Whenever you step into a new environment, it’s easy to slide into a pattern of self-doubt or imposter-syndrome.
However, in order to maximize your contribution as an intern in the workplace it is essential to move past these hesitations into a mentality of self-assurance. Here’s how:
Tip 1: Recognize that this is normal
No one is exempt from feeling underqualified or out-of-place — even a seasoned professional with decades of experience will feel out-of-place at a new work environment. To avoid feeling self-doubt based on your status, remember that your organization recognized the value and importance of creating this position in the first place, and that you’ve been selected because your manager believes in your potential.
Tip 2: Remember that everyone starts somewhere
Everyone in your office started somewhere and it’s likely that they were once interns. Ease intimidation by discovering the professional network of the people around you. As an intern, you are expected to ask questions. Be sure to not abandon your daily tasks, but take control of your time at work and connect. Understanding where people come from allows you to synthesize the meaning of your position and potential career path.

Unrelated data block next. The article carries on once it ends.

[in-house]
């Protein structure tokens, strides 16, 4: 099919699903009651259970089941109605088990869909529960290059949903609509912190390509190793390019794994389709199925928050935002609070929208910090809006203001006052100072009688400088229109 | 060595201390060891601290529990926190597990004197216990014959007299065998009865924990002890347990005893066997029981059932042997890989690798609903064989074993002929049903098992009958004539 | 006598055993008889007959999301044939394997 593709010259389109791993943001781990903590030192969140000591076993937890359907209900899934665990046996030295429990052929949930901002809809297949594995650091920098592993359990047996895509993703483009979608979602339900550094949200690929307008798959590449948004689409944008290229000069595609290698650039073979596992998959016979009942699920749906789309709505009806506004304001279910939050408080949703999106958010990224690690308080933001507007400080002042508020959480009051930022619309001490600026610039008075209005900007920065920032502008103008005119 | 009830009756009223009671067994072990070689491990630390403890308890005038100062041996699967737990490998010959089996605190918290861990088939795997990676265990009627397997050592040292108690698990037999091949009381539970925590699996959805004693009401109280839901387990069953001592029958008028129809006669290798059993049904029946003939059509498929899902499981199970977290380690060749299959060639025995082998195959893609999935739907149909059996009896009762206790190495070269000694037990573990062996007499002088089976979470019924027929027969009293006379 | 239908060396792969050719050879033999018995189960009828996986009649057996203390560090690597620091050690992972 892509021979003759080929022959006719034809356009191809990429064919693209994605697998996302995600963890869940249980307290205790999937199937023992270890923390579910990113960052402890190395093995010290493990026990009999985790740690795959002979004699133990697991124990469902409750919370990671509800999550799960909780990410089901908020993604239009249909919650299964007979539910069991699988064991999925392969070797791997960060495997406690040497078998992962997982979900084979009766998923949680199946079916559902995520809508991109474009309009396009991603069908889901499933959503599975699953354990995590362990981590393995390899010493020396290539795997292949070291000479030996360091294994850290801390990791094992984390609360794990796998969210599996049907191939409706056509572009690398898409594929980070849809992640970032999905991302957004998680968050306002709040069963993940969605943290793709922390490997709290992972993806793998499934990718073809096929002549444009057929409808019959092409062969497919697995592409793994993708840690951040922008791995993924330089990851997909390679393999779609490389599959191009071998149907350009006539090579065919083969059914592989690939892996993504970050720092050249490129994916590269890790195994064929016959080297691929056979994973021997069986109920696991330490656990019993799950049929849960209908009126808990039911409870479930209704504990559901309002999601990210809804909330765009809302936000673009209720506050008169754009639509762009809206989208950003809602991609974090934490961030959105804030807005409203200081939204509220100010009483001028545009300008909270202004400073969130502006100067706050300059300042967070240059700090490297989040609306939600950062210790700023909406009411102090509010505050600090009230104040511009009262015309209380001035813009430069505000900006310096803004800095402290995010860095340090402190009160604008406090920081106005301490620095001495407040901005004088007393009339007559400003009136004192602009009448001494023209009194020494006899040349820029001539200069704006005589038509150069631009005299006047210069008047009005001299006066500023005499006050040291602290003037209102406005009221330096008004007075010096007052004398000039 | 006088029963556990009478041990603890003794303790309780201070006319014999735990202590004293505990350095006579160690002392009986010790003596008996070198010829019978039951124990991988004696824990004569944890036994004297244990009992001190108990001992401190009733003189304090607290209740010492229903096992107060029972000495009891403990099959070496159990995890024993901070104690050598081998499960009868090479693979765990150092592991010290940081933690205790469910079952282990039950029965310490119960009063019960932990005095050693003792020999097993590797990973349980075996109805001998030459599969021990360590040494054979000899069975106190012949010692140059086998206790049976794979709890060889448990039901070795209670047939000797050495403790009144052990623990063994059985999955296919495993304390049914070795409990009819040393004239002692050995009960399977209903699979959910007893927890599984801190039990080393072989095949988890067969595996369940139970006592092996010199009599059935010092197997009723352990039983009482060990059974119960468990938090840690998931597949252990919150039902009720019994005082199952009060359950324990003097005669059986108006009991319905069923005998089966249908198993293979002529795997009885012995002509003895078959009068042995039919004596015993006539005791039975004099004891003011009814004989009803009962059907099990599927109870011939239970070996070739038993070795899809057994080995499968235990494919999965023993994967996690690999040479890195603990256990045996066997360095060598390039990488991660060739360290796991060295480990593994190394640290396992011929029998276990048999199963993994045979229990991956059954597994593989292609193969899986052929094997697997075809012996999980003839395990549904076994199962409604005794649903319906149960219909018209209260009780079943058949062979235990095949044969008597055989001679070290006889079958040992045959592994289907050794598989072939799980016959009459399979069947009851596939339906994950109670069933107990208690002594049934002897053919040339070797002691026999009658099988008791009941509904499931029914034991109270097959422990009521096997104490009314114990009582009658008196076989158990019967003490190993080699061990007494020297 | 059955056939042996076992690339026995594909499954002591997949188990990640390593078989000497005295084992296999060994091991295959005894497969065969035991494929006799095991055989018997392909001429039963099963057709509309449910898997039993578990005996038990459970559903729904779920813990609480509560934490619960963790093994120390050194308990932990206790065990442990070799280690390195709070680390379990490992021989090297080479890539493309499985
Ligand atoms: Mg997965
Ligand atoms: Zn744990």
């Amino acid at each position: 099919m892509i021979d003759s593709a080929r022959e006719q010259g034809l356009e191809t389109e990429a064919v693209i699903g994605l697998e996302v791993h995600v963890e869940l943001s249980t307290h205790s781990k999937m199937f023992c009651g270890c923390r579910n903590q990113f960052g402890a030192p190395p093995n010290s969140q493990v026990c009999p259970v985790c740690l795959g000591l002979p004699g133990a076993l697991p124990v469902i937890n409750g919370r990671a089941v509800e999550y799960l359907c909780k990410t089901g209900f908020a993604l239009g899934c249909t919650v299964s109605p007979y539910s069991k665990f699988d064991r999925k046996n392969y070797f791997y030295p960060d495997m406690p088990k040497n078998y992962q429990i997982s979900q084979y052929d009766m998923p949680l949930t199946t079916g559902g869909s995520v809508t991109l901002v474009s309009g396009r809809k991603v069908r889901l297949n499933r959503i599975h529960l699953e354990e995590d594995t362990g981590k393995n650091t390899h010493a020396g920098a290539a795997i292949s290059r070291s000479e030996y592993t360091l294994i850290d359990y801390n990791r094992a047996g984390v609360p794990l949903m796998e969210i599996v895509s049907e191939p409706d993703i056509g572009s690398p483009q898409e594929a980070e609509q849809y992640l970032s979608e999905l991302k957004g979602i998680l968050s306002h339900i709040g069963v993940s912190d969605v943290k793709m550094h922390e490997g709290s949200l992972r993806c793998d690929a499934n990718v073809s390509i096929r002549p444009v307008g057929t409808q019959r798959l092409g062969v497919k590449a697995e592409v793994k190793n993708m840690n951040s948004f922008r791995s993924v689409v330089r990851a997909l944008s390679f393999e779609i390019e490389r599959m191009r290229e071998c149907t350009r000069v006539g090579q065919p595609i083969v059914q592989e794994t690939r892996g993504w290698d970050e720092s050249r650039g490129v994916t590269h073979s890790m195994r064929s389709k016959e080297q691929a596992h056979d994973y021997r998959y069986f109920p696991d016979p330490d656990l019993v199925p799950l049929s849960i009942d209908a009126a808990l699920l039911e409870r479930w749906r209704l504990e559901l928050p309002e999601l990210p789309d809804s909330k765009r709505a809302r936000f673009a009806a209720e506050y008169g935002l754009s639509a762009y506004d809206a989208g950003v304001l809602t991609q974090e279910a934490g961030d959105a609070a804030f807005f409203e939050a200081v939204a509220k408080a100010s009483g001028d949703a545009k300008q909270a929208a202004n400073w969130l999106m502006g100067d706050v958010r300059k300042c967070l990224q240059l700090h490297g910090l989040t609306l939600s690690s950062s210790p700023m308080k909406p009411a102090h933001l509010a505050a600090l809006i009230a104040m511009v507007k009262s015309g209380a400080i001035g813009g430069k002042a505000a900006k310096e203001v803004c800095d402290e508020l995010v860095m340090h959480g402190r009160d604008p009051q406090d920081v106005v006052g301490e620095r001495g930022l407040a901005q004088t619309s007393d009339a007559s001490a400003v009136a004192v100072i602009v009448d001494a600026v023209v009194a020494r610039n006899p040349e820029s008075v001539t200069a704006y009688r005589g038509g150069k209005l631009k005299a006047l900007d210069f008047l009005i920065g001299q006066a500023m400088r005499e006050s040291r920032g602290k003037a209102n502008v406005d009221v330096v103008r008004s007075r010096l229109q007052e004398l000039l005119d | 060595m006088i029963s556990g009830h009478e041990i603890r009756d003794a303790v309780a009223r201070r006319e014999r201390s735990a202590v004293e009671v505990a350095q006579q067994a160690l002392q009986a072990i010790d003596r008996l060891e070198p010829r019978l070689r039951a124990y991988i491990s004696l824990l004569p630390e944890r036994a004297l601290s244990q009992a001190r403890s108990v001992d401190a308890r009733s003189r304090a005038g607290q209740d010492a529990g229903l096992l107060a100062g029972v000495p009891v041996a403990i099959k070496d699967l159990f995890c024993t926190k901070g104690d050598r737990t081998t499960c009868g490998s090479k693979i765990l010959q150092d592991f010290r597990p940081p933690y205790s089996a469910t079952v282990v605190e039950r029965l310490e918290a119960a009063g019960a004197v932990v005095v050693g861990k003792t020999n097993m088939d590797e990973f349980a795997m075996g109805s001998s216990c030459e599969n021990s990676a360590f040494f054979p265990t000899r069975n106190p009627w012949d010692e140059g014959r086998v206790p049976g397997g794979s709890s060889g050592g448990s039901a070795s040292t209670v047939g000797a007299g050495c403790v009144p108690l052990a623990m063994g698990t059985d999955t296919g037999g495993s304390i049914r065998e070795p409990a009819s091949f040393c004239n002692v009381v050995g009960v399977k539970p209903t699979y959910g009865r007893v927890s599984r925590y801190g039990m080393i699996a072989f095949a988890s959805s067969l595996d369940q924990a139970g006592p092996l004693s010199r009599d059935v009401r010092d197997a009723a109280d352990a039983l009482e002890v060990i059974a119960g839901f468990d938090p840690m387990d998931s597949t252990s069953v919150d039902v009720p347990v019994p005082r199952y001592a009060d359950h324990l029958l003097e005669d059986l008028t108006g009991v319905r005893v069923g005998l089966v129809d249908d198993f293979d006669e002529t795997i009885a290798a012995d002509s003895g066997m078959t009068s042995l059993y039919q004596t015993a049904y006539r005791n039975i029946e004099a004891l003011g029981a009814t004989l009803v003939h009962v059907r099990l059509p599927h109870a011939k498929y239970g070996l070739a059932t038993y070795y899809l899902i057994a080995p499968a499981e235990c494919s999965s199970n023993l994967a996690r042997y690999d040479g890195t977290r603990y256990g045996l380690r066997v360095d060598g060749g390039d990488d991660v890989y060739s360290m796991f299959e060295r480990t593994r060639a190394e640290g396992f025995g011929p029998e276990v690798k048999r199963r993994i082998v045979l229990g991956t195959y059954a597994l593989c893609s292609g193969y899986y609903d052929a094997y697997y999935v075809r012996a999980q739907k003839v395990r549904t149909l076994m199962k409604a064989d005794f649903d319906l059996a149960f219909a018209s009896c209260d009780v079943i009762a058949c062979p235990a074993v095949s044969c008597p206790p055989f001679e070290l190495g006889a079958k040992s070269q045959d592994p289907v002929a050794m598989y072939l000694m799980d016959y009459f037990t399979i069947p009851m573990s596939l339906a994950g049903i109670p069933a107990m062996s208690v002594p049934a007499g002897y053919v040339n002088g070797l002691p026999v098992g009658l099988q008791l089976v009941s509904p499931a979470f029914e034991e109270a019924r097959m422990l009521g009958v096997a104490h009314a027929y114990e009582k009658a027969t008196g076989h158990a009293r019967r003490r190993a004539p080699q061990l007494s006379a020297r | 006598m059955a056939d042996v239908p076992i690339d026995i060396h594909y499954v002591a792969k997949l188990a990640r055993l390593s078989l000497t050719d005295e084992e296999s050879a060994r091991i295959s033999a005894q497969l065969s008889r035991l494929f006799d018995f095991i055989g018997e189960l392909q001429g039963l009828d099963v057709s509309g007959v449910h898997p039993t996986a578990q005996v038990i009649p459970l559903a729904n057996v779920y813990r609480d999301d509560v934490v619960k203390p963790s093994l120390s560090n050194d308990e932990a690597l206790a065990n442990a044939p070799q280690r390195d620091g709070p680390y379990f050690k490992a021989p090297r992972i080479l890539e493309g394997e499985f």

To avoid feeling self-doubt based on your status, remember that your organization recognized the value and importance of creating this position in the first place.
Tip 3: Take ownership
Once you have settled in, it is important to take ownership of your internship. Piece together how you might stand out or go the extra mile. While this may come easy to some and harder to others – setting goals alleviates the pressure of failure. If your work is not clear- cut, assess what is needed or missing in the workplace and fill in the gaps. If your work is clear-cut, create action steps and a time management plan. In either case, organization will allow you to stay on top of your game.
Tip 4: Manage your attitude
As an intern, one of your most powerful tools is your attitude. It doesn’t matter if you’re stapling papers or leading a project — what you do and how you do it matters. Show that you care and are capable. After all, an internship is a learning experience.
Tip 5: Be confident
Trust in your abilities — even if you’re feeling uncertain of your ability, keep asking questions. You’ll gain a better understanding of the true gaps in your knowledge and skills (and not the gaps you think you may have due to self-doubt).
Quashing the “I’m-just-an-intern” mentality starts with recognizing the value of your own position. Self-assurance comes from listening, synthesizing, and an eagerness to apply yourself, even when you are not expected to — or there’s a chance that you might fail. Remember that both your successes and your failures help build your overall experience and efficiency as a professional.
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About the AuthorMore Content by Katherine Lower